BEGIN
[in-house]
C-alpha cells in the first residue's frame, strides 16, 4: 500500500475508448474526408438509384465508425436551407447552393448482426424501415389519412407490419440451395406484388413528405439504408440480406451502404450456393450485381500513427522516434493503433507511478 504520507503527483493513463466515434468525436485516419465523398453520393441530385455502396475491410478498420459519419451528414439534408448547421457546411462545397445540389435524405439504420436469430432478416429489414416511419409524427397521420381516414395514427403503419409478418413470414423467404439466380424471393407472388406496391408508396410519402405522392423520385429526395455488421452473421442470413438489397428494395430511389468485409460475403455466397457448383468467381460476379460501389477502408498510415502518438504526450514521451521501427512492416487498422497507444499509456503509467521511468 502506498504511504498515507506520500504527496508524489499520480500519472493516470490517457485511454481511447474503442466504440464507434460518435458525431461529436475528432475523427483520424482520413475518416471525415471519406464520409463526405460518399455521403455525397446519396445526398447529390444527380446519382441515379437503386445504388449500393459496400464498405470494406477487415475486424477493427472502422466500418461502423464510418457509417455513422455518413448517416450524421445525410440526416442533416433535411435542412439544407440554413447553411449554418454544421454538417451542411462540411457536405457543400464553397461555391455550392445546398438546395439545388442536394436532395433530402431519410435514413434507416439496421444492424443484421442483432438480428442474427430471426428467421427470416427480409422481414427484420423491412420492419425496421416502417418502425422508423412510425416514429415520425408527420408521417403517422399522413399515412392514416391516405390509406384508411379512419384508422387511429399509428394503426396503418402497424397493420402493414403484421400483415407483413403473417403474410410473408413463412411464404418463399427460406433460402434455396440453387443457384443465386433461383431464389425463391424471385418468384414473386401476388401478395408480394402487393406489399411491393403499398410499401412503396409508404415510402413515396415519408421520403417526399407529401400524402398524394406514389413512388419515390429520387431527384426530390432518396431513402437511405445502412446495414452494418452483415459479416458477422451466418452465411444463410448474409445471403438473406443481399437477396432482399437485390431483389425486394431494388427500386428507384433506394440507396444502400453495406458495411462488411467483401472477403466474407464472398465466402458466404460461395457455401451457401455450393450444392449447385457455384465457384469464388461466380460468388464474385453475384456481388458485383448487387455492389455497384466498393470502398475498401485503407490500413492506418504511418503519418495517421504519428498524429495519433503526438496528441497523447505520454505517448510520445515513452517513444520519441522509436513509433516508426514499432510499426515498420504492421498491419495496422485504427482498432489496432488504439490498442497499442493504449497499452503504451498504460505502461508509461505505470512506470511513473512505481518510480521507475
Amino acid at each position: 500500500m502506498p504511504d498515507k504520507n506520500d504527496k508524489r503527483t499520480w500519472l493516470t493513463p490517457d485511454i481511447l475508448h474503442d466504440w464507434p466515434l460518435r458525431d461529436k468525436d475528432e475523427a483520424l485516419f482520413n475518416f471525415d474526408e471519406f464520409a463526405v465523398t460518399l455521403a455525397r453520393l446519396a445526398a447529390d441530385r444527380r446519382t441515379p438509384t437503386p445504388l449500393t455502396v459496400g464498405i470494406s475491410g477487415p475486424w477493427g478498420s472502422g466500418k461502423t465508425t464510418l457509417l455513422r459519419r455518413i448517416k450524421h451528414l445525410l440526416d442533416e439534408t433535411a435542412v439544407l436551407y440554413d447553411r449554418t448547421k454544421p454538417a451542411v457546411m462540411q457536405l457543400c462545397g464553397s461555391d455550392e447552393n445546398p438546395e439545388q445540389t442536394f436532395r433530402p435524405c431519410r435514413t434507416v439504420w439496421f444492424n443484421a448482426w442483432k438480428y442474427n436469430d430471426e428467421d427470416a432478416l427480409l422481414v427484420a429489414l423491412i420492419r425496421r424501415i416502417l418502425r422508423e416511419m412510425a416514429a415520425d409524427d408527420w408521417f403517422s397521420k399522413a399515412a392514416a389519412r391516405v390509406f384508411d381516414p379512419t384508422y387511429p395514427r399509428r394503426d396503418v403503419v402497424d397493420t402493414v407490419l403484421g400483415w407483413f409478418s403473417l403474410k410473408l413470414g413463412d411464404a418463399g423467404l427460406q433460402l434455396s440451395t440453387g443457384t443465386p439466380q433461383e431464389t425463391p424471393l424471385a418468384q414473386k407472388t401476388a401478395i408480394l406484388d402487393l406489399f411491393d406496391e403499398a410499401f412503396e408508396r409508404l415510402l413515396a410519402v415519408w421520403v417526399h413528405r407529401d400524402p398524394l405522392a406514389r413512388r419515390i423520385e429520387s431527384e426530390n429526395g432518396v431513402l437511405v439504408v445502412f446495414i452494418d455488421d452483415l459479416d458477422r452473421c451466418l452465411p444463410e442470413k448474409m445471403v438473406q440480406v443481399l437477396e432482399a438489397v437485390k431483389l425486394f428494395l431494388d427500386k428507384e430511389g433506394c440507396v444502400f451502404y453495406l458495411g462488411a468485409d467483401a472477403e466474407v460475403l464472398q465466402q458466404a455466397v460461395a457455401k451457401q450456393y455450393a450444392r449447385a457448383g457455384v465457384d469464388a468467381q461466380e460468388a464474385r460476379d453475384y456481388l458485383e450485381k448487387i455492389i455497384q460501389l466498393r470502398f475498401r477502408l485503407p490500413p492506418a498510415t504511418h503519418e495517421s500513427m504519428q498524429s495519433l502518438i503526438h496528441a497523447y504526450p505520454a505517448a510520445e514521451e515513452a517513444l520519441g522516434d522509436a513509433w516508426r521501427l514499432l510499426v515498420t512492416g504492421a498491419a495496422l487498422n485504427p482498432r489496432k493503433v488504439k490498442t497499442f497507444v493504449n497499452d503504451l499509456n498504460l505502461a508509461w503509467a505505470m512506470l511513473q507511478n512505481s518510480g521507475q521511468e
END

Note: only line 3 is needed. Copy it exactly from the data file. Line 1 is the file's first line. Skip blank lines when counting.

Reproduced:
Amino acid at each position: 500500500m502506498p504511504d498515507k504520507n506520500d504527496k508524489r503527483t499520480w500519472l493516470t493513463p490517457d485511454i481511447l475508448h474503442d466504440w464507434p466515434l460518435r458525431d461529436k468525436d475528432e475523427a483520424l485516419f482520413n475518416f471525415d474526408e471519406f464520409a463526405v465523398t460518399l455521403a455525397r453520393l446519396a445526398a447529390d441530385r444527380r446519382t441515379p438509384t437503386p445504388l449500393t455502396v459496400g464498405i470494406s475491410g477487415p475486424w477493427g478498420s472502422g466500418k461502423t465508425t464510418l457509417l455513422r459519419r455518413i448517416k450524421h451528414l445525410l440526416d442533416e439534408t433535411a435542412v439544407l436551407y440554413d447553411r449554418t448547421k454544421p454538417a451542411v457546411m462540411q457536405l457543400c462545397g464553397s461555391d455550392e447552393n445546398p438546395e439545388q445540389t442536394f436532395r433530402p435524405c431519410r435514413t434507416v439504420w439496421f444492424n443484421a448482426w442483432k438480428y442474427n436469430d430471426e428467421d427470416a432478416l427480409l422481414v427484420a429489414l423491412i420492419r425496421r424501415i416502417l418502425r422508423e416511419m412510425a416514429a415520425d409524427d408527420w408521417f403517422s397521420k399522413a399515412a392514416a389519412r391516405v390509406f384508411d381516414p379512419t384508422y387511429p395514427r399509428r394503426d396503418v403503419v402497424d397493420t402493414v407490419l403484421g400483415w407483413f409478418s403473417l403474410k410473408l413470414g413463412d411464404a418463399g423467404l427460406q433460402l434455396s440451395t440453387g443457384t443465386p439466380q433461383e431464389t425463391p424471393l424471385a418468384q414473386k407472388t401476388a401478395i408480394l406484388d402487393l406489399f411491393d406496391e403499398a410499401f412503396e408508396r409508404l415510402l413515396a410519402v415519408w421520403v417526399h413528405r407529401d400524402p398524394l405522392a406514389r413512388r419515390i423520385e429520387s431527384e426530390n429526395g432518396v431513402l437511405v439504408v445502412f446495414i452494418d455488421d452483415l459479416d458477422r452473421c451466418l452465411p444463410e442470413k448474409m445471403v438473406q440480406v443481399l437477396e432482399a438489397v437485390k431483389l425486394f428494395l431494388d427500386k428507384e430511389g433506394c440507396v444502400f451502404y453495406l458495411g462488411a468485409d467483401a472477403e466474407v460475403l464472398q465466402q458466404a455466397v460461395a457455401k451457401q450456393y455450393a450444392r449447385a457448383g457455384v465457384d469464388a468467381q461466380e460468388a464474385r460476379d453475384y456481388l458485383e450485381k448487387i455492389i455497384q460501389l466498393r470502398f475498401r477502408l485503407p490500413p492506418a498510415t504511418h503519418e495517421s500513427m504519428q498524429s495519433l502518438i503526438h496528441a497523447y504526450p505520454a505517448a510520445e514521451e515513452a517513444l520519441g522516434d522509436a513509433w516508426r521501427l514499432l510499426v515498420t512492416g504492421a498491419a495496422l487498422n485504427p482498432r489496432k493503433v488504439k490498442t497499442f497507444v493504449n497499452d503504451l499509456n498504460l505502461a508509461w503509467a505505470m512506470l511513473q507511478n512505481s518510480g521507475q521511468e